Poets Have Reason To Be Envious (2015-06-28)

Poets Have Reason To Be Envious (2015-06-28)

Poems may be difficult, but so is mathematics. There is an important difference, however. Most people who don’t understand math will admit it.

My daughter, who is a theoretical mathematician, sent me this apt quotation from the great poet W. H. Auden.

Writers, poets especially, have an odd relation to the public because their medium, language, is not, like the paint of the painter or the notes of the composer, reserved for their use but is the common property of the linguistic group to which they belong. Lots of people are willing to admit that they don't understand painting or music, but very few indeed who have been to school and learned to read advertisements will admit that they don't understand English. As Karl Kraus said: 'The public doesn't understand German, and in journalese I can't tell them so.'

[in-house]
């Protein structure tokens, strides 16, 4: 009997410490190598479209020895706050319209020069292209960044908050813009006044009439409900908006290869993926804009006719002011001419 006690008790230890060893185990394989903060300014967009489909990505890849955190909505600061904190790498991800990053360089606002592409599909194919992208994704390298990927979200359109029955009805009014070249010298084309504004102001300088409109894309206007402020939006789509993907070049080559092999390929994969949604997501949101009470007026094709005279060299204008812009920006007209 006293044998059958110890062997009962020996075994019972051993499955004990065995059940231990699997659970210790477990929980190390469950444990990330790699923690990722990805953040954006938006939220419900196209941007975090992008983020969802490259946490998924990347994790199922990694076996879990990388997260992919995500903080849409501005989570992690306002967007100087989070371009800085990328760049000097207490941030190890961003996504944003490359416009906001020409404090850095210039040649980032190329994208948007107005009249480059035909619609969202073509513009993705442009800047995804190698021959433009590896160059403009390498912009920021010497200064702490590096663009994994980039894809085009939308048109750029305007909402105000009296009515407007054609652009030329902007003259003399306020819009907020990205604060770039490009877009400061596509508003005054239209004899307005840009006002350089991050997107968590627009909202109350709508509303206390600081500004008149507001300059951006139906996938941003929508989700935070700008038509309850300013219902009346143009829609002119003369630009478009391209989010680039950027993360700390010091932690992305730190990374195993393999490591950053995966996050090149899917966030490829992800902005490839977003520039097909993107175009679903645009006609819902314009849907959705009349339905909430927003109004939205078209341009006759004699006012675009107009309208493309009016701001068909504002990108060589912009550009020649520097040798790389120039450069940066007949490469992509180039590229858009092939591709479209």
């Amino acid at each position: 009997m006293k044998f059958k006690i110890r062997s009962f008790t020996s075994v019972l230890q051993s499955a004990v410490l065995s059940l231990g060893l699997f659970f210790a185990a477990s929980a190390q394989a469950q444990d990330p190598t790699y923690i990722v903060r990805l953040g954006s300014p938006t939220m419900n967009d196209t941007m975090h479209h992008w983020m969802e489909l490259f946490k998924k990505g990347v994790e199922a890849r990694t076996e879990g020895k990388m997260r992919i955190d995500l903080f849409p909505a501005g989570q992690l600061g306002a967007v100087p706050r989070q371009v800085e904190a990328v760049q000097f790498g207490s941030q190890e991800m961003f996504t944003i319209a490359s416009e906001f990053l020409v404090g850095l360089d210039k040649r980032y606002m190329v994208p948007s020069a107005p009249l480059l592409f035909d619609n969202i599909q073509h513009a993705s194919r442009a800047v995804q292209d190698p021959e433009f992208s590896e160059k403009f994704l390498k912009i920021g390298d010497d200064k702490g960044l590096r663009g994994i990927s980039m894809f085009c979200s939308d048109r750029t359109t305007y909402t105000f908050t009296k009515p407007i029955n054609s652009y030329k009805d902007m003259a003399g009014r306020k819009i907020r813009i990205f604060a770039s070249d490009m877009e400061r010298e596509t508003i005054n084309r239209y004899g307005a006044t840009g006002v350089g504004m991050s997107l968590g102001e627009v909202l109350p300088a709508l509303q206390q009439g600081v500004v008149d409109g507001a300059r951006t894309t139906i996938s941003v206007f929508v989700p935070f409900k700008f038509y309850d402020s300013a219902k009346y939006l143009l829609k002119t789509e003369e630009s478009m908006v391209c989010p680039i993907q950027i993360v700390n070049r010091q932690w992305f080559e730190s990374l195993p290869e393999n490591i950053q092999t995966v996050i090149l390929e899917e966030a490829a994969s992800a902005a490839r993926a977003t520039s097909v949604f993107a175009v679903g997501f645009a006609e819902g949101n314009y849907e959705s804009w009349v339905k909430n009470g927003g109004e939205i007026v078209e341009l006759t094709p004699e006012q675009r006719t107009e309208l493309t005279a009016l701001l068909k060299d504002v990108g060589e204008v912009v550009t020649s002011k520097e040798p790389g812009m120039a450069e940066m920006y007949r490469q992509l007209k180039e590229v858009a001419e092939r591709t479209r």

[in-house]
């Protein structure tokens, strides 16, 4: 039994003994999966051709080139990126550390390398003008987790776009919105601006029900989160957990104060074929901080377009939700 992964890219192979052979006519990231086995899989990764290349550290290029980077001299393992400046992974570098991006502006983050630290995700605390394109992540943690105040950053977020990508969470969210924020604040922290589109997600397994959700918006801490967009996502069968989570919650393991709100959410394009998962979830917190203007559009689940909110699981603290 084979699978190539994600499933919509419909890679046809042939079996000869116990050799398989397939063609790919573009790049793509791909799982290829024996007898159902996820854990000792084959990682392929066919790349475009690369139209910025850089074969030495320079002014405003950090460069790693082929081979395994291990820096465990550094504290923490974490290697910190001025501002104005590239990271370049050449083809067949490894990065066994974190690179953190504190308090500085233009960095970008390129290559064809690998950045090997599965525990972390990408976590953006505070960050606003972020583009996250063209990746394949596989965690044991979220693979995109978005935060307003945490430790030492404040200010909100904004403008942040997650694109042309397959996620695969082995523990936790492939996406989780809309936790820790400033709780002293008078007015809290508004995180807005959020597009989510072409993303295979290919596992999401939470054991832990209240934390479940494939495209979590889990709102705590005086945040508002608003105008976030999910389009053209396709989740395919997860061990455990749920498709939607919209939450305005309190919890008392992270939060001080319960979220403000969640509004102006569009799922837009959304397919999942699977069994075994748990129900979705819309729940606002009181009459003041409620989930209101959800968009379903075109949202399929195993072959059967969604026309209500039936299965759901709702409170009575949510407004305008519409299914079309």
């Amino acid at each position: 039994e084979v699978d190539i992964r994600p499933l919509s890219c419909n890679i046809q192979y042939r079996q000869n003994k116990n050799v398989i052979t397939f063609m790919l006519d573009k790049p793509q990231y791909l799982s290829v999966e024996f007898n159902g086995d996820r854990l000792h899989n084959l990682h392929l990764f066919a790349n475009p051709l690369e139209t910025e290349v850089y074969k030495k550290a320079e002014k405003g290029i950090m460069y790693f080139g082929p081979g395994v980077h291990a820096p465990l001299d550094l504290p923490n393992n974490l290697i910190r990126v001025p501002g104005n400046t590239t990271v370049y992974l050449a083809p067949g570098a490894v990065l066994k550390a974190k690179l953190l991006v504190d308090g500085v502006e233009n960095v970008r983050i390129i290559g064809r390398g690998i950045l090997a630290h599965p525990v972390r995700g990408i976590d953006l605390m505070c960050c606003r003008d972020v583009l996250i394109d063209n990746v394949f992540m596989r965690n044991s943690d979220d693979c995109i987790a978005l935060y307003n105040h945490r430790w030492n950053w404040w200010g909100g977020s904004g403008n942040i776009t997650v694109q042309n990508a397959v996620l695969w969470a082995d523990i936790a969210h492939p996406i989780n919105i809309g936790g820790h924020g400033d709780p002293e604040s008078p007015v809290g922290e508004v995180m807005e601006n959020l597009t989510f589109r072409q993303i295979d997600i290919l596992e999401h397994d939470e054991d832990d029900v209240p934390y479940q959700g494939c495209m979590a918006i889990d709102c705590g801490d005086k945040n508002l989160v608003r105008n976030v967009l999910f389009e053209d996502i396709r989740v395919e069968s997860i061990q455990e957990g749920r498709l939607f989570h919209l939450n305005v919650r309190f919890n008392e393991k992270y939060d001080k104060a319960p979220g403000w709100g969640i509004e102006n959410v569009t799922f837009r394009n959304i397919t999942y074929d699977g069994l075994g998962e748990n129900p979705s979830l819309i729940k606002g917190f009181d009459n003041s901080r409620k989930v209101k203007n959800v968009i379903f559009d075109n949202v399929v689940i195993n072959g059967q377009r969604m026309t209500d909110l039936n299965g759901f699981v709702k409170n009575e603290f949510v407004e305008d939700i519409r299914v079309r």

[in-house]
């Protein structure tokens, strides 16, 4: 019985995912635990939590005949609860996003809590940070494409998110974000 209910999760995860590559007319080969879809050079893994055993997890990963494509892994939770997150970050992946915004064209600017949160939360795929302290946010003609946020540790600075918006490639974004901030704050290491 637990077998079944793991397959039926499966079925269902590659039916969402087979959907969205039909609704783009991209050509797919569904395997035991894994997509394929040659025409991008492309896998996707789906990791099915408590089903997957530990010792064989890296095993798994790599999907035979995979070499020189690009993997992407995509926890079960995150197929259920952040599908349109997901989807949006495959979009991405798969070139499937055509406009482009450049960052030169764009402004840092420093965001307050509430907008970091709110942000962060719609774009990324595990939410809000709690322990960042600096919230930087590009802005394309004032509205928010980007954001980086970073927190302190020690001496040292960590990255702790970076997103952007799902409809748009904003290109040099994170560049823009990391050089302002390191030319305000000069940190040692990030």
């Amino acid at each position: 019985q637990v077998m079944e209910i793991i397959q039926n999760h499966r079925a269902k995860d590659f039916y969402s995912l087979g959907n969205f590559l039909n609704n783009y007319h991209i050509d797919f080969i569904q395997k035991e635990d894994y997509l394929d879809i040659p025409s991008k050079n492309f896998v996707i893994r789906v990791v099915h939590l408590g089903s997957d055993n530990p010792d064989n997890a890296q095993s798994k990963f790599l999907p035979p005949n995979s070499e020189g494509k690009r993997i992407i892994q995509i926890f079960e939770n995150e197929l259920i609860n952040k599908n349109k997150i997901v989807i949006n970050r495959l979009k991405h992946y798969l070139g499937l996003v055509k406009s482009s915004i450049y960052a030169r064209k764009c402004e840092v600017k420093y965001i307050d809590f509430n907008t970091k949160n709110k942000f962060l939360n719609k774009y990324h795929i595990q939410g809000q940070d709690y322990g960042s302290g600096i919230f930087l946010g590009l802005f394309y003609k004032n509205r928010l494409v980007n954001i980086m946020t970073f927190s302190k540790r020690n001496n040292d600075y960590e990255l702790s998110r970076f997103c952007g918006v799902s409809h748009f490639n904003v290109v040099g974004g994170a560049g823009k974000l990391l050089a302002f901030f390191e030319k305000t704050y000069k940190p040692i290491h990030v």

How happy the lot of the mathematician! He is judged solely by his peers, and the standard is so high that no colleague or rival can ever win a reputation he does not deserve. No cashier writes a letter to the press complaining about the incomprehensibility of Modern Mathematics and comparing it unfavourably with the good old days when mathematicians were content to paper irregularly shaped rooms and fill bathtubs without closing the waste pipe.


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